I could in fact edit individual photos in ifolor Designer but I leave them as they are – they are photos that were taken in everyday life and you should be able to see that too. As a result, my photo books don’t have to meet any exaggerated standards of professionalism. They are intended for my family and me to remember unforgettable family moments. The photo books are also an opportunity to express my creativity. I love giving the pages an individual flair and frequently like a bit of colour!

ifolor Designer is simply and clearly structured. Have you not attempted a photo book project until now? I hope my tips inspire you to do so!

Photo Yearbook
“Look Mum, we were sleeping in a tent here!”

How to proceed:

    1. Sorting out the photos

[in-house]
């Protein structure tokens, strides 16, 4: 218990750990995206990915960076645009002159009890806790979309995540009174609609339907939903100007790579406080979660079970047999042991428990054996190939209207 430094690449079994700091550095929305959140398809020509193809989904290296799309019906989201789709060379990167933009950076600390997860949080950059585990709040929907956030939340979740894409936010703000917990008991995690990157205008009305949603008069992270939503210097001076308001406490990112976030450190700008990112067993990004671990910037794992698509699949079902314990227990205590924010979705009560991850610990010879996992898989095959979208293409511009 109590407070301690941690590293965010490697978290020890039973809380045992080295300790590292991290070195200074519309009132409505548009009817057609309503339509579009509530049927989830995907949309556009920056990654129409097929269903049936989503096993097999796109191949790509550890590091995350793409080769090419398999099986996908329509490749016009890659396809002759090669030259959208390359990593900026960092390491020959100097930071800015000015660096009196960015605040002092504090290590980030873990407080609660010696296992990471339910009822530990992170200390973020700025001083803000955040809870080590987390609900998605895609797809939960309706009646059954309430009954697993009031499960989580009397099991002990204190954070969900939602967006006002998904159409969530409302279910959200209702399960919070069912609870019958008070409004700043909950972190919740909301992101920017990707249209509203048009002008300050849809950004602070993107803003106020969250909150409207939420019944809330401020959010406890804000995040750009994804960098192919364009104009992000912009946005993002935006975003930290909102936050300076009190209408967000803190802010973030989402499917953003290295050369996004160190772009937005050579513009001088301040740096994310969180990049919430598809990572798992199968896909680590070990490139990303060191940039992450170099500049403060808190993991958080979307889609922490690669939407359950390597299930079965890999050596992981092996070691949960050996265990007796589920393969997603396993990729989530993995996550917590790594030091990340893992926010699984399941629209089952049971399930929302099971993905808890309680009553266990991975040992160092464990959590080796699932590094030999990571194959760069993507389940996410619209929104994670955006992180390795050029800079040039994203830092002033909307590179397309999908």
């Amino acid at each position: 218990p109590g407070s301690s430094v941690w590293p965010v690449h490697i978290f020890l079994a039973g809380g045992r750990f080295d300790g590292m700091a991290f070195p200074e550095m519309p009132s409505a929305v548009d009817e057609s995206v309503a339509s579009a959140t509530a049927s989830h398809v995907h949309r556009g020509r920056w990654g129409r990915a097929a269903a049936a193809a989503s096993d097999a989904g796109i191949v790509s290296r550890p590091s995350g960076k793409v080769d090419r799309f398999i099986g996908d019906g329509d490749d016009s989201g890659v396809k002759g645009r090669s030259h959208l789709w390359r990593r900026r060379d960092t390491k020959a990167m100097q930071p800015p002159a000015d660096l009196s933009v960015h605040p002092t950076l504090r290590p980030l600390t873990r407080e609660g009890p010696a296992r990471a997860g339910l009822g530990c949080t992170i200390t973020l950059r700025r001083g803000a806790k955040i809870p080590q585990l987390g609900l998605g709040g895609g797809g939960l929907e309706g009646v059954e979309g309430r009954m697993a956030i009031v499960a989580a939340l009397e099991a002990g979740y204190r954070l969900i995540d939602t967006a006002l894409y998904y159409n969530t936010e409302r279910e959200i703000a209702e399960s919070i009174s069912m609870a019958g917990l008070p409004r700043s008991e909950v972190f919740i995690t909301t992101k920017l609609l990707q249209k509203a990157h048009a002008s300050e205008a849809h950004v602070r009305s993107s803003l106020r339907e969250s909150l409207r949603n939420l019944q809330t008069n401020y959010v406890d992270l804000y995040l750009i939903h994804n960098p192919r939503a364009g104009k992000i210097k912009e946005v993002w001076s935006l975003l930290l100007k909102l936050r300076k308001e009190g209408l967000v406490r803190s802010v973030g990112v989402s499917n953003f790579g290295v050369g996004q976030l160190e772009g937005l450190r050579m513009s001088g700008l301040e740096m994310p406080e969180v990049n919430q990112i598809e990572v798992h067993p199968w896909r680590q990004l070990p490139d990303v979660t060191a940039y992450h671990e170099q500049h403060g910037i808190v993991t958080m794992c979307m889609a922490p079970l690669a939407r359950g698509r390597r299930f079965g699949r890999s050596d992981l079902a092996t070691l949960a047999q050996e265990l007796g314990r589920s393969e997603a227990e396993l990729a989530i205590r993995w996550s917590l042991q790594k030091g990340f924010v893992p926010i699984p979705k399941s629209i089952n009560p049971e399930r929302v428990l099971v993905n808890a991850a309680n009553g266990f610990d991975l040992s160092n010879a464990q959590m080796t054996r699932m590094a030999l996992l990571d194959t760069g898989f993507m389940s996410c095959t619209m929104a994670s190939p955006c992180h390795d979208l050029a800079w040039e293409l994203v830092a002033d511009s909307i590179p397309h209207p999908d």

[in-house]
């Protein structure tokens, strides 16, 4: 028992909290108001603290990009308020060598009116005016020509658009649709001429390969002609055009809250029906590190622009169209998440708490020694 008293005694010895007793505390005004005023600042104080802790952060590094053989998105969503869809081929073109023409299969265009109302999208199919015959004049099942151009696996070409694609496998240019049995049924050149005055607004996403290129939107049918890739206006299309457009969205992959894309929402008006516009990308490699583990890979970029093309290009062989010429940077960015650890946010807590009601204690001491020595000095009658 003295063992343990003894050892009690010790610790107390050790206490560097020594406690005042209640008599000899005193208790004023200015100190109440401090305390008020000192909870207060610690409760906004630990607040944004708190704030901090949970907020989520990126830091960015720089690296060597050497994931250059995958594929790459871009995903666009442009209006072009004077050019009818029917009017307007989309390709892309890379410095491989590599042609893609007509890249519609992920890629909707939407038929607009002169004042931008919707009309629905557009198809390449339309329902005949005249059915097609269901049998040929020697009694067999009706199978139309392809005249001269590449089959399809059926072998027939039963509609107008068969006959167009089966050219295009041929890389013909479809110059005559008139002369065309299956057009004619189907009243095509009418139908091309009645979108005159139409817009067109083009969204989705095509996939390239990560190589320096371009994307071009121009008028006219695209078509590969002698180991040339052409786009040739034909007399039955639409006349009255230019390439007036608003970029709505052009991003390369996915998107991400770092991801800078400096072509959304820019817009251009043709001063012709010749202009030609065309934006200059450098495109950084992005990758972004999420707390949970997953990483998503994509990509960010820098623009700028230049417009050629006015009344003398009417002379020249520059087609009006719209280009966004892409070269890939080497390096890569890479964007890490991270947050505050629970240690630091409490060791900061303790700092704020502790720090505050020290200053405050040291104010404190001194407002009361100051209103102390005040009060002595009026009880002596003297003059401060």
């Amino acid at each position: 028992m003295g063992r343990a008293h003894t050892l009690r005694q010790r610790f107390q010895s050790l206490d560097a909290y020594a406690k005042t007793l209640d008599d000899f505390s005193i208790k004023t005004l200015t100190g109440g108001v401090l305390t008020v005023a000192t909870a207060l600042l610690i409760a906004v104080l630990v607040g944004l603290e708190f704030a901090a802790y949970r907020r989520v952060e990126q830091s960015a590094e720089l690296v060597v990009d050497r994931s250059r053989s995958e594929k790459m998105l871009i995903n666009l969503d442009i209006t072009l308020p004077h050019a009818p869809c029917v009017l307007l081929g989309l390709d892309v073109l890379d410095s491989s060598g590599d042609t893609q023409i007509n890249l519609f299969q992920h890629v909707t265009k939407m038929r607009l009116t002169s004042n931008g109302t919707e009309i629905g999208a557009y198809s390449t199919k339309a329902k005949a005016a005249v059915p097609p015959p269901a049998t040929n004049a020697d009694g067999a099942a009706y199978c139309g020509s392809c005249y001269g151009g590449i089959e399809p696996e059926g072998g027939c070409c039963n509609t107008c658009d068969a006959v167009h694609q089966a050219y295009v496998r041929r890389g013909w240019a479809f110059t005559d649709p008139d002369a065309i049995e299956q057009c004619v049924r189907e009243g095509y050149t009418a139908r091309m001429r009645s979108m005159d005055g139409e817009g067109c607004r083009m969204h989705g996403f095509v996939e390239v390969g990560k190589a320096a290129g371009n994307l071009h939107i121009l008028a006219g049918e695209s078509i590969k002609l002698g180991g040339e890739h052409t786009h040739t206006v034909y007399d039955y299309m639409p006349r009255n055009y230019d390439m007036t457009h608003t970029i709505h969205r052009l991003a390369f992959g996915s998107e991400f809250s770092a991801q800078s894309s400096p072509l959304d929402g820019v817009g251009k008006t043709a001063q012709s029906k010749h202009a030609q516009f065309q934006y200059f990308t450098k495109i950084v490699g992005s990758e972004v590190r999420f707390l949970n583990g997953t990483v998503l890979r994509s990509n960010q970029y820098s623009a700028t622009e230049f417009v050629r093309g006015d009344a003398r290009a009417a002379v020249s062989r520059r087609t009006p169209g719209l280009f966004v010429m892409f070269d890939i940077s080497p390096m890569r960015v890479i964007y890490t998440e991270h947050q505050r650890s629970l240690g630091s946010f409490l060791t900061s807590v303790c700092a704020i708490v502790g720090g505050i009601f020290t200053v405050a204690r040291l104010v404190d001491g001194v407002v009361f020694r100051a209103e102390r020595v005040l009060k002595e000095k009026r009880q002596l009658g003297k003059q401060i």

The most important thing of all! If you have lots of photos, then there is no avoiding this. Ruthlessly delete them. The baby is smiling at you in ten almost identical photos? Just keep the best one (I know, sometimes you simply NEED two photos, because on one they are smiling so sweetly and on the other one they are looking so dreamy but otherwise ONE photo is really enough).

Less is often more here and you will save yourself a lot of time and occasionally hassle too later on when creating the photo book. I recommend you do this work step in your normal photo programme as the photos can be viewed in their usual size there and it is easier to compare them and sort them out. Once you’ve done this, you’ve already done the worst bit.

    2. Selecting a photo book